After a year of closed dining rooms or dining rooms with low capacity, the restaurants had to reinvent themselves. New business models that use digital platforms and offer take-away and delivery groceries are likely to gain a permanent foothold in the restaurant industry – and delivery businesses with so-called ghost kitchens had already increased before the pandemic began. The San Francisco Chronicle reports that food delivery is expected to become a $ 365 billion industry by 2030.
In “Digital Food Halls”, which are the next to come from the Ghost Kitchen movement, customers can order either online or at kiosks on site. With several restaurants under the roof of the Foodhall, guests can order numerous menus. According to San Jose Inside, a Palo Alto-based company founded by former DoorDash employees Jon Goldsmith and Andrew Munday, the concept was supported by South Bay firm Local Kitchens. Goldsmith, the CEO of Local Kitchens, told San Jose Inside that alternatives to the traditional restaurant model were in demand even before the pandemic.
“We’re bringing several of the Bay Area’s best local restaurants under one roof and closer to home,” said Local Kitchens on their website. The company has three locations in the South Bay, including Cupertino, San Jose and Menlo Park, and one location in the East Bay in Lafayette. The latest to open are in San Jose and Cupertino. San Jose Inside reported that Local Kitchens has worked with nine restaurants so far: Curry Up Now (Indian street food), Glaze (teriyaki grill), Humphry Slocombe (ice cream), The Little Chihuahua (sustainable Mexican), MIXT (gourmet salads ), Proposition Chicken (chicken sandwiches, salads, and starters), Saucy Asian (Korean, Latin American, and Californian mashups), Señor Sisig (Filipino street food), Wise Sons (deli dishes), and Sajj (Mediterranean food).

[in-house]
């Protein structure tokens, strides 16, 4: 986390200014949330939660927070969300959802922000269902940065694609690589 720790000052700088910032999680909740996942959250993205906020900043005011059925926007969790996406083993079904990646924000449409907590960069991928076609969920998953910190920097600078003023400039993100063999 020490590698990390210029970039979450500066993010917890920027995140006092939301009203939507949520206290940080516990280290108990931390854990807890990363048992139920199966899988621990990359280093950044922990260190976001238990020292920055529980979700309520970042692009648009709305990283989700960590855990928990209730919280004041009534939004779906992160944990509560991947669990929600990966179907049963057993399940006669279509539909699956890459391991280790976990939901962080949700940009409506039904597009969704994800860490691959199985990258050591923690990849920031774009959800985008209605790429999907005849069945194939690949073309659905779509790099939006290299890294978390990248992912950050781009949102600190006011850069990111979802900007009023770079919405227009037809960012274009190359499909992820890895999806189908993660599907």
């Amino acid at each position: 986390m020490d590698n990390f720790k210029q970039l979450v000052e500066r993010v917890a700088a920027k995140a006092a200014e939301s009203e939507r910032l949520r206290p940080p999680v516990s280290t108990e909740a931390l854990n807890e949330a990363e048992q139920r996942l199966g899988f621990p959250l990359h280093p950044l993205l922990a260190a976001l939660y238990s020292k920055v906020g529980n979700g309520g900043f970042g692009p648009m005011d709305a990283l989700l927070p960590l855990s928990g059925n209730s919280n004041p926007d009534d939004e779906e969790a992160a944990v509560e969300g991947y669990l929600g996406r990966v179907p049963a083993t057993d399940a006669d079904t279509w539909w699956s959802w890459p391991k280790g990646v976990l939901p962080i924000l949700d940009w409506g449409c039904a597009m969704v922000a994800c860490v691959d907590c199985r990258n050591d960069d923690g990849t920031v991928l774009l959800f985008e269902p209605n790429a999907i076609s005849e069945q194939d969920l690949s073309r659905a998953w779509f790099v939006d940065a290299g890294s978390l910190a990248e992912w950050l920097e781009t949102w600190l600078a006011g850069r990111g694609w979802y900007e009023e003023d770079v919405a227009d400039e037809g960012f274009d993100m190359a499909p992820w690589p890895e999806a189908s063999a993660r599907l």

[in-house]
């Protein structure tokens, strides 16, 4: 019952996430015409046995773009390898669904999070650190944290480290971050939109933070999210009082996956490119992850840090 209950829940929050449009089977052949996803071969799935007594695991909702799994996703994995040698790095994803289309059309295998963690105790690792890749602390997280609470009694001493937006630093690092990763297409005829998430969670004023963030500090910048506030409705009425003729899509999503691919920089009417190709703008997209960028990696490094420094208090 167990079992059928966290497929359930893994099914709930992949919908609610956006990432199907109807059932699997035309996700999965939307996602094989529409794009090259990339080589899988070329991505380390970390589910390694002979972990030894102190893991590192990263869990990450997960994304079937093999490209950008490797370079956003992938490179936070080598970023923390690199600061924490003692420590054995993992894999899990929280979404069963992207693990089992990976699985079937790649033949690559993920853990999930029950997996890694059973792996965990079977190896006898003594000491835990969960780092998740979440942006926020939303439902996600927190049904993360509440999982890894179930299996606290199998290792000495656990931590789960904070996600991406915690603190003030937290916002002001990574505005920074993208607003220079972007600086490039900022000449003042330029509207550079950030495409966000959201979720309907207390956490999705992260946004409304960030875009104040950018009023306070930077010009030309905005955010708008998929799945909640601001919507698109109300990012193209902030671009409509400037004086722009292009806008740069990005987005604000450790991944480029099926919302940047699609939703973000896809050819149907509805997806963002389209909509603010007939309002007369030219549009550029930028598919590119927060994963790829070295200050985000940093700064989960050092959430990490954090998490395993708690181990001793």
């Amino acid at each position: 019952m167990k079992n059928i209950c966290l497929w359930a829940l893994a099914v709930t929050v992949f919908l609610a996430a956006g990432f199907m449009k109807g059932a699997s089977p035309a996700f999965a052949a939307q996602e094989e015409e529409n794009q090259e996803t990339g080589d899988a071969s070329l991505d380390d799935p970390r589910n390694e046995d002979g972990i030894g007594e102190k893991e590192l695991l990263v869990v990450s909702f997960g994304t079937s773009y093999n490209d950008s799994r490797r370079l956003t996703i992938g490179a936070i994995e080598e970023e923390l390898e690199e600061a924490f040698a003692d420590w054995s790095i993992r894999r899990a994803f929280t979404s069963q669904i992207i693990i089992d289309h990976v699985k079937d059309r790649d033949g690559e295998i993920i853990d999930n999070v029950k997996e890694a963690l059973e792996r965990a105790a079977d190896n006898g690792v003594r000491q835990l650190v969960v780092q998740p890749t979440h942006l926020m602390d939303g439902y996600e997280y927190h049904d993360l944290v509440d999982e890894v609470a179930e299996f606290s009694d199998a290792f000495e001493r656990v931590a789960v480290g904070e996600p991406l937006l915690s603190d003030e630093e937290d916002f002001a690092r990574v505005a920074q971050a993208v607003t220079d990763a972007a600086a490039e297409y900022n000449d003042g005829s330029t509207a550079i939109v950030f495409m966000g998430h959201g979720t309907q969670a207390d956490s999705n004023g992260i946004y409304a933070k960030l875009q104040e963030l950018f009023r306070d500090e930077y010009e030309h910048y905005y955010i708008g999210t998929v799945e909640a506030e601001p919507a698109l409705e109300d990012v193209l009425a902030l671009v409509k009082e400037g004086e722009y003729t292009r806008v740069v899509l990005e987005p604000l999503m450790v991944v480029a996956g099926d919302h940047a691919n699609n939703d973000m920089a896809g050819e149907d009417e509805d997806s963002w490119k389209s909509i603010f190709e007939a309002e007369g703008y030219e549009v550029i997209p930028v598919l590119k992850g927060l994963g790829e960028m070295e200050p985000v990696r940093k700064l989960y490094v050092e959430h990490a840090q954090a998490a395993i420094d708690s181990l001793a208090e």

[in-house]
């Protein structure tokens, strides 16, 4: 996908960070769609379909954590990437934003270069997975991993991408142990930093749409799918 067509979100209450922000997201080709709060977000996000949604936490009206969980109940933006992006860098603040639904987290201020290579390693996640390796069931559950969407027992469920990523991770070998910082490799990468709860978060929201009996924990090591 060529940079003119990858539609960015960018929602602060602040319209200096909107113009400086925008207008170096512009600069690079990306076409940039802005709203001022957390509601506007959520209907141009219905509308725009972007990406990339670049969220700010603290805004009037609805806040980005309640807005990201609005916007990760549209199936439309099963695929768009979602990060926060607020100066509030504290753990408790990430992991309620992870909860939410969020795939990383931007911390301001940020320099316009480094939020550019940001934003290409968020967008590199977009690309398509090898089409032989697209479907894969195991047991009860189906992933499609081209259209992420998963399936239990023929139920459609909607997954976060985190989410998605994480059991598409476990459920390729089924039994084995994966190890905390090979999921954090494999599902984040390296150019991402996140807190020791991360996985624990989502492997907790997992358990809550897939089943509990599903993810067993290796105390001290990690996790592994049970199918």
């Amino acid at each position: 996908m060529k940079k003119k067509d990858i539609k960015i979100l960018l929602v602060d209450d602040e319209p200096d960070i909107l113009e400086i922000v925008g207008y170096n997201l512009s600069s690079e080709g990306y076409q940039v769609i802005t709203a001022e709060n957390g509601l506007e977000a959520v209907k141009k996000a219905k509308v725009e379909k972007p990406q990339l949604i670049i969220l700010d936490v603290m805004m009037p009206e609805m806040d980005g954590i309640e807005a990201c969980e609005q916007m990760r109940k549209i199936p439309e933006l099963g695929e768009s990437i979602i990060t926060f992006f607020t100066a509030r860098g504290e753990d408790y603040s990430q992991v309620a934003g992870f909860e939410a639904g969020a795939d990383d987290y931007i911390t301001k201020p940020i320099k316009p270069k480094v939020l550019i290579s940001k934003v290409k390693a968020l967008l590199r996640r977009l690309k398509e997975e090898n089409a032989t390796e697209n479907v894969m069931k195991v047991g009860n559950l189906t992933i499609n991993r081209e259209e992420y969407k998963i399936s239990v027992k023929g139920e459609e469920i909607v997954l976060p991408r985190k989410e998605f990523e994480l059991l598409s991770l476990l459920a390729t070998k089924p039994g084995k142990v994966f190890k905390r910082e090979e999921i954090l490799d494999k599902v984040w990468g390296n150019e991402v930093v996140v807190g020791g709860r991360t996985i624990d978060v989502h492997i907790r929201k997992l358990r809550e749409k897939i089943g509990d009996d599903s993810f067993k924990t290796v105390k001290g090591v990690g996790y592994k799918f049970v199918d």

The newest “Digital Food Hall” from Local Kitchens in Cupertino recently celebrated its grand opening. Source: Local cuisines
A ghost kitchen is a commissioner’s kitchen with no dining room, specially designed for the delivery of groceries. “Today, [ghost kitchens] It’s home to some of the Bay Area’s most popular independent restaurants, including Brenda’s French Soul Food, Señor Sisig, and Vegan Mob, “The Chronicle reported. Uber co-founder and former CEO Travis Kalanick now runs Cloud Kitchens, which, along with other ghost kitchen companies, specializes on real estate and logistics, these companies are buying warehouses and converting them into small commercial kitchens for restaurateurs to work in, according to the chronicle.
In another paradigm-breaking business model, the Bay Area is also home to facilities with a single commercial kitchen where employees prepare meals from multiple restaurants, the Chronicle reported. “San Francisco-based Virtual Kitchen Co., a former Uber company that has raised $ 35.3 million, operates 10 locations in the Bay Area, which are displayed as the Local Food Hall in delivery apps “reported the Chronicle.
These new models address some of the restaurant’s traditional weaknesses, such as high rents in busy markets, prime real estate markets, high staff costs and high overheads from expensive kitchen appliances. “Ghost kitchens pay rent, look after the staff, and even pick up the food or ingredients from the restaurants,” the Chronicle said, adding that restaurants may be able to increase their number of guests as they are not limited by dining room space are.
Ghost kitchens are taking a “deep cut” in sales as compensation, the Chronicle reported, making the bottom line of restaurateurs’ profits more difficult to pin down. However, as all aspects of the brick and mortar economy continue to migrate online, there will likely be more digital food halls and ghost kitchens in our future.